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Jennifer Matos, a former adviser to Latina students at Smith College and a current doctoral student who is working to complete a dissertation about the factors that affect the educational success of Latino students, began her new position as an adviser to Latino students in the OPAL office on Monday, according to Acting Dean of the College Sylvia Spears. Spears, the former Director of OPAL, said an internal search yielded a "tiny" pool of applicants, so the search committee was given permission to conduct a national search. Matos has worked at Clark University as the coordinator of African, Latino, Asian, Native American and GLBT Student Development and also studied at the University of Massachusetts Amherst's Social Justice Education department. "I was really excited about OPAL's mission and work and interest in social justice, how they use the language of social justice and how their programming really supports it," Matos said.
Conventional wisdom holds that Hanover is really, really small and in the middle of nowhere. Granted, when your Classics 4 notes are heaped next to those forms you've been meaning to turn in for that club you're running and you're stuck in the stacks anyway, then the Appalachian Trail is no better nor worse a place than anywhere else to be. That being said, sometimes, when the workload lifts or you're on your third game of pong on a Friday night, it hits you through an act of great imagination, some very smart people managed to lure 4,100 undergrads to a clearing in the forest.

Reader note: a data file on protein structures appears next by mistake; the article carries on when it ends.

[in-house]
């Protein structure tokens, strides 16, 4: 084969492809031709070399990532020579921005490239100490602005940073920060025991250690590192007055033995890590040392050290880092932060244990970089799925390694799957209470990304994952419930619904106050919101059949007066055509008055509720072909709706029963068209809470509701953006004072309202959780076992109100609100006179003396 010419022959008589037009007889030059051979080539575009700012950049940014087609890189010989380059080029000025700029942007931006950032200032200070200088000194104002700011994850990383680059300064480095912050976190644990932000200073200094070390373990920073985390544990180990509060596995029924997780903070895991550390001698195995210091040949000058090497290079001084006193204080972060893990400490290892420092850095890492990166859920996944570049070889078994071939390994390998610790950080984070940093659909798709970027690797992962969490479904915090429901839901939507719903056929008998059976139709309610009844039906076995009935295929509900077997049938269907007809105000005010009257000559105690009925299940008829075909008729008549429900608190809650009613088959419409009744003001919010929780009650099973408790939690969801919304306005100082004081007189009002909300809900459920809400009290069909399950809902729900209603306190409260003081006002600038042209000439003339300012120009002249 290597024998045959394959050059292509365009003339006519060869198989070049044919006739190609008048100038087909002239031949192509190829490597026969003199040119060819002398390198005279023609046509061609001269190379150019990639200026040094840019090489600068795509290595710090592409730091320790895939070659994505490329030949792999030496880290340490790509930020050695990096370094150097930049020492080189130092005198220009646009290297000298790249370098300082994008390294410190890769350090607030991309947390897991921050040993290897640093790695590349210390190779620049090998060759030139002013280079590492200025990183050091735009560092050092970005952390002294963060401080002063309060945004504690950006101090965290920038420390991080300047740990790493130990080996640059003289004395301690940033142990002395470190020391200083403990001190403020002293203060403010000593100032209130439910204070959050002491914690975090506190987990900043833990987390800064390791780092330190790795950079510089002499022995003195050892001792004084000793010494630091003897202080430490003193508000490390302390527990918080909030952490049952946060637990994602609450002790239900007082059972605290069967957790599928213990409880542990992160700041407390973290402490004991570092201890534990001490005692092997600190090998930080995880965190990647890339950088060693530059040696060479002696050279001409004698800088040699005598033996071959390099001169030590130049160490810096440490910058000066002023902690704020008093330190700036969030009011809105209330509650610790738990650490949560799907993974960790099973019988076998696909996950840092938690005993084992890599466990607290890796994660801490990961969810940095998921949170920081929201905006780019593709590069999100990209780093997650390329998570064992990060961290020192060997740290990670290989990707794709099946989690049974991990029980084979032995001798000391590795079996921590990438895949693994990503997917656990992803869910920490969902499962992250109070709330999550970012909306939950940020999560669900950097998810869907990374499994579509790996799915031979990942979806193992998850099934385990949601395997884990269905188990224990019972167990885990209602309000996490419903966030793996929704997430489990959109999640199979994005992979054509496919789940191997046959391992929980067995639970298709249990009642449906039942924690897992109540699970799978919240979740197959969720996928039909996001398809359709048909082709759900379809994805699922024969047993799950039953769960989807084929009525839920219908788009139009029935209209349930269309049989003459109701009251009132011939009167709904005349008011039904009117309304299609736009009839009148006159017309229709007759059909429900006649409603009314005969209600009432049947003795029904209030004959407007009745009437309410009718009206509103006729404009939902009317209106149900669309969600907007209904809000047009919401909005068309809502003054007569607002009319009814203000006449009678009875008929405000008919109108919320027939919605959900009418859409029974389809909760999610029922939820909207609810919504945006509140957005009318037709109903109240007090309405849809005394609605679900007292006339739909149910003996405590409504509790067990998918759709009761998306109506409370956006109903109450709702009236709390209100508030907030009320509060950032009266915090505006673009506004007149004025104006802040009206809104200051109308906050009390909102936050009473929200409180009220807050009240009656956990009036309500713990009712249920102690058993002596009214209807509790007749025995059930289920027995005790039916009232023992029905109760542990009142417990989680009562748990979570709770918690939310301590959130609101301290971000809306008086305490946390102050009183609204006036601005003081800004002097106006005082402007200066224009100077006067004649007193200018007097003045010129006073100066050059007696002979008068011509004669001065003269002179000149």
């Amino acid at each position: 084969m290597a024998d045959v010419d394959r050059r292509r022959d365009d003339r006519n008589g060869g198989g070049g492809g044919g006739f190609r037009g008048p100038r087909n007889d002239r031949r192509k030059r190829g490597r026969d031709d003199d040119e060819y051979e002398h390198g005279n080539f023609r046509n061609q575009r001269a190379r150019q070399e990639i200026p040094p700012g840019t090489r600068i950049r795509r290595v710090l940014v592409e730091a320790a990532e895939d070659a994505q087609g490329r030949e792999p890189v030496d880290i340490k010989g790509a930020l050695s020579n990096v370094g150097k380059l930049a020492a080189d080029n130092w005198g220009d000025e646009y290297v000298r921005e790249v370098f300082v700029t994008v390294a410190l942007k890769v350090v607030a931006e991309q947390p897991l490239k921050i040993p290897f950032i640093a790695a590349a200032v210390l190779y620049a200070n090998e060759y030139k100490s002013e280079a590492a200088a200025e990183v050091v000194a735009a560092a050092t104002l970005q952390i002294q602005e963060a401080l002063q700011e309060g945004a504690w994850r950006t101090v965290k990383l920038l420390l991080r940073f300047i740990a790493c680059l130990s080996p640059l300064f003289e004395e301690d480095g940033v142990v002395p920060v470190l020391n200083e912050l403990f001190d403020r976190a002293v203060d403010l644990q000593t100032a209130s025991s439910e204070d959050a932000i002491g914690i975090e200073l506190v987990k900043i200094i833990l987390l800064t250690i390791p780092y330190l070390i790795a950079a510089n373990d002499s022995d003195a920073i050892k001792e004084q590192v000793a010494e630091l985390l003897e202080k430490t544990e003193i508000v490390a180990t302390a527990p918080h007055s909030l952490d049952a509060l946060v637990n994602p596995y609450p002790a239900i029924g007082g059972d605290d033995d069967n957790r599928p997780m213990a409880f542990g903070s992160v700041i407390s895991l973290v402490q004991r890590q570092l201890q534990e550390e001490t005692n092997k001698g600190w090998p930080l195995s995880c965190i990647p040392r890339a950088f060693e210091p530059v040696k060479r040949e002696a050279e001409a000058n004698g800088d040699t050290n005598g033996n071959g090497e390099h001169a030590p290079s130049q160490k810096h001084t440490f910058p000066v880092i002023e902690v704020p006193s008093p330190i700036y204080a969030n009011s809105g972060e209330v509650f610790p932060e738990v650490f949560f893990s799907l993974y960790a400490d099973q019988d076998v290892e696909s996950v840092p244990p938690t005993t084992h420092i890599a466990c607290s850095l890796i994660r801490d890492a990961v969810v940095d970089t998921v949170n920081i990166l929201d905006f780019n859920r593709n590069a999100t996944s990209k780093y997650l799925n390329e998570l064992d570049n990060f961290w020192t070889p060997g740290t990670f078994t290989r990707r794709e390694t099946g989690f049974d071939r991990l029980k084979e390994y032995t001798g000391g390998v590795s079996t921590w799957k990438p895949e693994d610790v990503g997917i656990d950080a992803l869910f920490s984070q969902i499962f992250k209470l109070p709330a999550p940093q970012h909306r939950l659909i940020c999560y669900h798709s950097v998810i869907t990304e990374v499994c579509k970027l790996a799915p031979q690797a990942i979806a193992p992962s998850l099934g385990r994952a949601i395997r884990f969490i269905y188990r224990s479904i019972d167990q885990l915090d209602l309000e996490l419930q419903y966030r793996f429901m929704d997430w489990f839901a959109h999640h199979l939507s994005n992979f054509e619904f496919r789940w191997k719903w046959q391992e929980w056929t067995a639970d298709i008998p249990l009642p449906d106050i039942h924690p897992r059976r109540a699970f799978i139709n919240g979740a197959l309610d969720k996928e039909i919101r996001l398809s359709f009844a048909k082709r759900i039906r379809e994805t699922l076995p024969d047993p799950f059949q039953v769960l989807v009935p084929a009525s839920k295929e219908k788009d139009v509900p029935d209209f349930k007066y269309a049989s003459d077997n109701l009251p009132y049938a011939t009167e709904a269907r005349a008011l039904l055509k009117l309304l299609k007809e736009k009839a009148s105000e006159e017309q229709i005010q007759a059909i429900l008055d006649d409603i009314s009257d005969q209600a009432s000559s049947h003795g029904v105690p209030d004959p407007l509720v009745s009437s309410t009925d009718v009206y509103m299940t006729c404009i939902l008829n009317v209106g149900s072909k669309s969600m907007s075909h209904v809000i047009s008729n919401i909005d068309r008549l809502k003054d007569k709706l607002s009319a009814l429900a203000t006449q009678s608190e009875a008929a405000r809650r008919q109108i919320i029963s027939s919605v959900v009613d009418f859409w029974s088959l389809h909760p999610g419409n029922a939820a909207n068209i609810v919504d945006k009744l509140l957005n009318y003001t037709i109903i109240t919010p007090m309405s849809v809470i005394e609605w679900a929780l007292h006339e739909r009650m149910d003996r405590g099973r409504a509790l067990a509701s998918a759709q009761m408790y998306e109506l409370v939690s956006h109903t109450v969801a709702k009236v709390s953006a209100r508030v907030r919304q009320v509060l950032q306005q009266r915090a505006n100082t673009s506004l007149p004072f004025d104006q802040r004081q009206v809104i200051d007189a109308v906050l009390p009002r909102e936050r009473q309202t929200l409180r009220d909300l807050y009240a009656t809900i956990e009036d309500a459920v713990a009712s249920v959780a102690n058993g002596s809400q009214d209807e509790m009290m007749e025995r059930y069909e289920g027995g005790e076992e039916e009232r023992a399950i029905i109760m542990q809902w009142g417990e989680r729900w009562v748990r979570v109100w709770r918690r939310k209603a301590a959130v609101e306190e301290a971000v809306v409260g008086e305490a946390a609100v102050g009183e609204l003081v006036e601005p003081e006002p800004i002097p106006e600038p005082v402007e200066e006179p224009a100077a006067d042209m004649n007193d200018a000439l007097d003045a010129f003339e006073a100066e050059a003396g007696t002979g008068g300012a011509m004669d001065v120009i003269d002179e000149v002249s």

July 13, 10:41 p.m.Lot 5
Prior to his tenure as lieutenant governor from 2001 to 2009, Carney served as Delaware's secretary of finance and as deputy chief of staff to former Governor Tom Carper. Carney is currently the chief operations officer of Transformative Technologies, a green technology company in Delaware.
More college students are taking out student loans than ever before, according to a study published yesterday by Education Sector, an independent think tank. The study pointed to factors like rising tuition costs as the source of the phenomenon, as well as a shift in college and university practice toward awarding less aid to students in greater need. Additionally, the rise in student financial need in recent years has outpaced the rise in the maximum size of subsidized federal loans available to students, according to the report, resulting in the need to take out private loans to fill the gap. Those loans tend to be riskier, the report said, with higher interest rates and a low likelihood that students can delay payments. Nevertheless, half of all college students take out no loans at all, Patricia Steele, a research associate at the College Board, told Inside Higher Ed, adding that the Education Sector report may overstate the gravity of the situation.
Thursday, July 2, 4:38 p.m.Choate Road
In a decision that may impact many colleges and universities, facilities that perform research on animals will now be required to release more information about experiments that may have caused animal subjects pain and distress, according to The Chronicle of Higher Education. The new requirements are the result of a court settlement reached last week between the Department of Agriculture, which is responsible for the oversight of such facilities, and the Humane Society, an animal rights advocacy organization which had sued the department claiming it violated the Freedom of Information Act by not providing such data, The Chronicle reported.
Outgoing Provost Barry Scherr and Steven Kadish, Kim's senior vice president and strategic advisor, have led President Jim Yong Kim's transition to the presidency in recent weeks, working to familiarize Kim with the College. Since assuming his post June 15, Kadish said he has studied the operations of the College, but has not developed any tangible policies to recommend to the incoming administration.
Hanover Police apprehended a Thetford, Vt. resident a few hours after he was discovered rifling through the refrigerator of a West Wheelock Street student apartment at 1:05 a.m. on June 24. The alleged intruder, Macadam Mason, 36, has been charged with Class A burglary and has a long record of suspicious behavior, according to Hanover Police Chief Nicholas Giaccone.